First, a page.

Gardening for Your Senses
A sensory garden is different than most gardens in that it’s designed to engage all of our senses in one space. By incorporating different types of plants, and elements such as stone, wood, water, wind chimes, etc. a sensory garden becomes an immersive experience. They can be themed, divided into sections, or presented as a whole. Although they can be enjoyed by anyone, these unique gardens are especially beneficial for children, as well as people with special needs.
Continue reading below for some sensory garden inspiration and ideas.
Depending on your intentions for the sensory garden, you may want soothing colors, bright invigorating colors, bold shapes, or soft shapes.
For a garden intended to be calming, soft colors and shapes are best. Tall grasses can satisfy many senses: the sight of the grass flowing in the wind like waves; the sound of the seeded tips brushing against each other; the feeling of running your hands along the soft tops as you walk by.
Mix ornamental grasses with plants (or other elements) of varying heights and complimentary colors for visual interest.
Gardens can bring many sounds from nature, some that are out of your control. Sound can come from a variety of sources in a garden. If you plant plants that bees or garden birds love, you’ll hear the sounds of wildlife. If you plant tall grasses or use wind chimes, you’ll hear them when the wind blows.
One of the most soothing sounds for many people is the sound of water. You can go all out with a waterfall and pond, or as simple as a small garden fountain. No need for a “nature sounds” track on the Calm app when you have this element in your garden.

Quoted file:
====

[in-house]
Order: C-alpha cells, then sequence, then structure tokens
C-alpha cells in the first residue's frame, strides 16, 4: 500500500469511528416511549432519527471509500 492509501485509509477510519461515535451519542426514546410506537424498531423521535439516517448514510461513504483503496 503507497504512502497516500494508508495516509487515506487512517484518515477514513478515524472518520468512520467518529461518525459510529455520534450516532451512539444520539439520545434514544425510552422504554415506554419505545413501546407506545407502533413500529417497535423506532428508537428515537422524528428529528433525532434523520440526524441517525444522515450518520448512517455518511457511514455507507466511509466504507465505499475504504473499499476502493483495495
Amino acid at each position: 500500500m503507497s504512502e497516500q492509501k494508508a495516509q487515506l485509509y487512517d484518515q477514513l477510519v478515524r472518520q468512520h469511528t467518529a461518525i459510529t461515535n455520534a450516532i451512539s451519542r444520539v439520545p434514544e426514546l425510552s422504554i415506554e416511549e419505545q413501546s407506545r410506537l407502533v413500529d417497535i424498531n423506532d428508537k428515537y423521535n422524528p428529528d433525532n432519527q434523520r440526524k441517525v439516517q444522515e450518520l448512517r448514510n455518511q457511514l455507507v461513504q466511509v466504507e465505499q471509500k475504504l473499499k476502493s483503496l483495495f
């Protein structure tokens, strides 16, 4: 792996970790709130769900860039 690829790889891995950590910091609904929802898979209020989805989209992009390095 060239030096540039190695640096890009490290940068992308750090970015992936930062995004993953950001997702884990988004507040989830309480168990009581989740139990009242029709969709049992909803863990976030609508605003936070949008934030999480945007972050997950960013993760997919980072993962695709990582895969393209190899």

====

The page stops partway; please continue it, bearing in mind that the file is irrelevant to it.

When creating your sensory garden plan, choose at least a couple plants with your taste buds in mind.
Plant herb varieties that can be tasted right out of the garden, or harvested for cooking. An edible berry bush will give your design a pop of color, as well as invite wildlife into your space. There are many plant species with edible flowers, such as spicy nasturtiums and violets. Toss them in salads, use as garnish for soups or other dishes, or make sugared pansies and violas to top cupcakes.
Engaging the sense of touch is all about texture. The texture of plants, pathways, stones, wooden elements, and even water can all play a different role in the experience.
Using different textures and elements stimulates your brain in different ways. Certain textures can be used as a calming sensory tool, like lamb’s ear with it’s soft velvety leaves.
A person’s sense of smell is more connected with the emotional part of the brain than any other sense (here’s an article on the subject from Harvard if you wan to get nerdy about it 🙂). If you want to evoke certain emotions with your garden, scent should definitely be top of mind in the planning process.
Plants like lavender, chamomile, and roses can be very calming to the mind. For a more stimulating experience, try plants like rosemary, thyme, or jasmine (as a summer annual in Colorado).
Scent is also closely linked to memory, so if you have fond memories of spending time at your grandma’s house when the lilacs were blooming, maybe consider planting a lilac bush.
Some other things to consider when planning your garden is accessibility. If certain plants are meant to be experienced directly (smell, touch, taste), make sure to place them on the edges, along the pathway, or in a raised bed so everyone can enjoy them.
Create sitting areas near water elements, or a casual dining area next to the herbs. If you have kids, maybe add a Zen garden or sandbox for more sensory play.
There are so many ways to get creative here. If you do plant a sensory garden, please send pictures! Or post them on social and tag us @cityfloralgardencenter. We would love to see your creation and share it to inspire others!